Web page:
McGovern ‘super keen’ to replace retired Jones, says Voss

Carlton coach Michael Voss has declared Mitch McGovern is “super keen” to reinvigorate his career at full-back in a team set to embrace a selfless culture.

The Blues had their first official day on the job under Voss on Monday. While it technically was the start of pre-season training for the first to four-year players, the likes of Patrick Cripps, Jacob Weitering, Harry McKay and a streamlined Zac Williams also took to the field. Recruits Adam Cerra and George Hewett also impressed.

New recruit George Hewett hit the training track for the first time in Blues colours.Credit:AFL Photos

The unexpected retirement of Liam Jones, who opted against following the AFL’s coronavirus vaccine mandate, has left a significant spot to fill in defence.

Jones was an elite one-on-one defender but the Blues have options to replace him, including former Bulldog Lewis Young and Caleb Marchbank, the latter having not played a senior match in two years because of knee injuries.

However, it appears McGovern, a high-priced recruit who has underwhelmed largely as a forward in his three seasons at Princes Park so far, will have first dibs.

“Obviously, Lewis coming in is one of the names straight away,” Voss said.

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“We are certainly happy to explore Mitch McGovern as one of the names going back. I have had those conversations with him already, and he has been super keen to maybe take on a challenge like that.

“Then there are the guys we maybe haven’t seen a lot of in recent times. Obviously, ‘Marchy’ is just starting to get himself going so will see him up and going probably post-Christmas pretty well. There are a few names there to use … but we have to get them skilled up in those areas.

“As I said, we have got to see what the collective movement is for this group. It won’t be about what individuals do, so to speak.”

New Carlton coach addresses the media at the Blues’ return to preseason training at Ikon Park.Credit:AFL Photos

McGovern has managed only 33 matches (37 goals) in three years with the Blues, where poor form and injury have hurt. He is contracted for two more years.

As outlined in the Blues’ external review, and confirmed by club president Luke Sayers, it was argued Carlton had an overly offensive bent under David Teague last season, leading to his sacking after a season where the team failed to meet expectations and make the finals. The Blues too often conceded a run of five goals or more, including seven straight to bottom-placed North Melbourne in a stinging 39-point loss in round 19, and 19 straight in a humbling 95-point loss to Port Adelaide in round 22.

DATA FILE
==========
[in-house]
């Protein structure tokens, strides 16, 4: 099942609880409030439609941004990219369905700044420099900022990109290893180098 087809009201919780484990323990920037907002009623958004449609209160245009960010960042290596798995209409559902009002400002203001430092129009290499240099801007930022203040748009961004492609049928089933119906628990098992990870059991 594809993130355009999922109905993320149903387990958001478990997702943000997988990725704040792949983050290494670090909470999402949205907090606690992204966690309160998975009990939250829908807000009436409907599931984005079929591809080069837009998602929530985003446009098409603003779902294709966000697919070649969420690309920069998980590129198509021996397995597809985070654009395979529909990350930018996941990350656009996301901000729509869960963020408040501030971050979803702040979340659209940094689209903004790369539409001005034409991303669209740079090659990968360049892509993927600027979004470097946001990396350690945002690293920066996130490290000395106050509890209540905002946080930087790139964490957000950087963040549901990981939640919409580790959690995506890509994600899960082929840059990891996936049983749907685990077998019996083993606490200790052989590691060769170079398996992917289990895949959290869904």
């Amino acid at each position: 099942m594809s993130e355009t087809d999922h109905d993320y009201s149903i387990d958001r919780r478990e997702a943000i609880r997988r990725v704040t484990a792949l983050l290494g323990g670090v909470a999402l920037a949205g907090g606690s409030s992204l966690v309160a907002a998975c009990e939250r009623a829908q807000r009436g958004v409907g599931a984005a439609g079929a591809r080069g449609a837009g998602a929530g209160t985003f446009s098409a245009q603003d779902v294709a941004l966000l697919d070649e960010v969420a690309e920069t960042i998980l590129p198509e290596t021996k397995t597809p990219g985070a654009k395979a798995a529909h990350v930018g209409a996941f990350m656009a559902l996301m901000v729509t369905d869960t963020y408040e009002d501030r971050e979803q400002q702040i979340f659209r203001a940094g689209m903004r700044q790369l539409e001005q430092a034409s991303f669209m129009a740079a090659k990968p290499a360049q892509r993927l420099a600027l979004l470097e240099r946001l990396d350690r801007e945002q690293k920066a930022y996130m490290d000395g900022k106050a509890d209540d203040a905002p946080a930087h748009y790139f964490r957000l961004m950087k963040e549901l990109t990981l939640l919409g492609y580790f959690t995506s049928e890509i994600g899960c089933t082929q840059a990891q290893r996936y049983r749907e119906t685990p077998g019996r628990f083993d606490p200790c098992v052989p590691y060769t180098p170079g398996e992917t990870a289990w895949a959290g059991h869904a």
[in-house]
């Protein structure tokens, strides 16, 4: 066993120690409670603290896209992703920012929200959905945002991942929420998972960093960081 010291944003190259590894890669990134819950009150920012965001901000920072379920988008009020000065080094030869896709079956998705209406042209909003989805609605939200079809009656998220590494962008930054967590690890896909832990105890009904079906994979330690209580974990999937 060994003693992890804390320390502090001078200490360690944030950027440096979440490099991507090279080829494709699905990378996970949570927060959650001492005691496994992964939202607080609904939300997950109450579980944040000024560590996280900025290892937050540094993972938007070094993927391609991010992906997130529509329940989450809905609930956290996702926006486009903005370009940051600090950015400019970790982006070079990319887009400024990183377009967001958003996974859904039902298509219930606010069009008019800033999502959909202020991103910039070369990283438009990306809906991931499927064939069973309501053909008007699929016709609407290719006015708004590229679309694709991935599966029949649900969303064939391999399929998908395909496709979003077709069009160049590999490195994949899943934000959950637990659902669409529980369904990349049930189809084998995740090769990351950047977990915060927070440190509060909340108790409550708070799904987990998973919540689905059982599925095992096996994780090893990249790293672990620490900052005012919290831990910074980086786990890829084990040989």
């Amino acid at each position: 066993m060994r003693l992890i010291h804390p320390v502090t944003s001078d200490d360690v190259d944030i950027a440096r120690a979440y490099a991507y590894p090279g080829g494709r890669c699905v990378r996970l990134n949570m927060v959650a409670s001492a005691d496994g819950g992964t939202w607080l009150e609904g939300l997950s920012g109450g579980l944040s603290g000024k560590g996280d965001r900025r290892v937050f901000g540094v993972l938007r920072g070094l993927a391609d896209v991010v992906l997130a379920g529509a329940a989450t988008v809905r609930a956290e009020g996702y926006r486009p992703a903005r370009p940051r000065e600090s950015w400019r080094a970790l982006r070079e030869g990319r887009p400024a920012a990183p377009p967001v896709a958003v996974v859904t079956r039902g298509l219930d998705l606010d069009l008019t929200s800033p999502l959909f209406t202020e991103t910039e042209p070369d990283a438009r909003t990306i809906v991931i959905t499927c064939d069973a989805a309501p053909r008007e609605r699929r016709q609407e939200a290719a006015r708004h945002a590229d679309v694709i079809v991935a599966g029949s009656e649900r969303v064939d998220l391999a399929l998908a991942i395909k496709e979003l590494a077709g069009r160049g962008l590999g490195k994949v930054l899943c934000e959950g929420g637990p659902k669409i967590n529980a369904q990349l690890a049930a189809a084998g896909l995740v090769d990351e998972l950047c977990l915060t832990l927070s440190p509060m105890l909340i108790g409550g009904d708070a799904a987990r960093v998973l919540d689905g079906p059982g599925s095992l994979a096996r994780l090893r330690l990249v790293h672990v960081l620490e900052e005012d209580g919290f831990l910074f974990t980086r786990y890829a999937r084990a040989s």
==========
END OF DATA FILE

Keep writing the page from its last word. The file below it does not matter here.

The players also seemed confused, at times, with their roles, where a man-on-man ethos, and a lack of defensive accountability from some midfielders left them vulnerable in other areas of the ground.

Voss said he was preaching a balanced and reliable game plan that members and supporters would understand.

“It won’t be all about defence at the expense of what we want to get in our offence … but it’s underpinned by we need to get our hands on the ball first, and then we play off from there,” he said.

Voss has been working hard behind the scenes to implement higher standards and a revamped culture, and said he was yet to consider whether Cripps and Sam Docherty would remain as co-captains.

Gun midfielder Sam Walsh, the reigning John Nicholls medallist, said he and his teammates were determined to have a better understanding of what it meant to play for each other.

“I think the biggest one for us … is really starting to learn to play as a team and play for each other. That comes with playing consistent footy throughout the year and being reliable to each other,” he said.

“It comes with probably a bit of group ownership and now a bit of direction from us on what hasn’t worked in the past. To really grasp it, you need 44 blokes on the list really charging towards it. I believe we have had that … but the consistency hasn’t been there for various reasons.”

Walsh, who grew up a Brisbane Lions supporter with a signed poster of Voss on the wall of his Ocean Grove home, said he was keen to lift his contested work rate next season. He needn’t look too far for assistance as Greg Williams, the former superstar and now football director, was also on the field and kept a close eye on training.

Docherty made a heartwarming return to the club, having fought a second bout of testicular cancer. He hopes to return to training soon, and has already been discussing team tactics.

“His positive approach to it, to be pretty honest, has been fairly inspiring,” Voss said.

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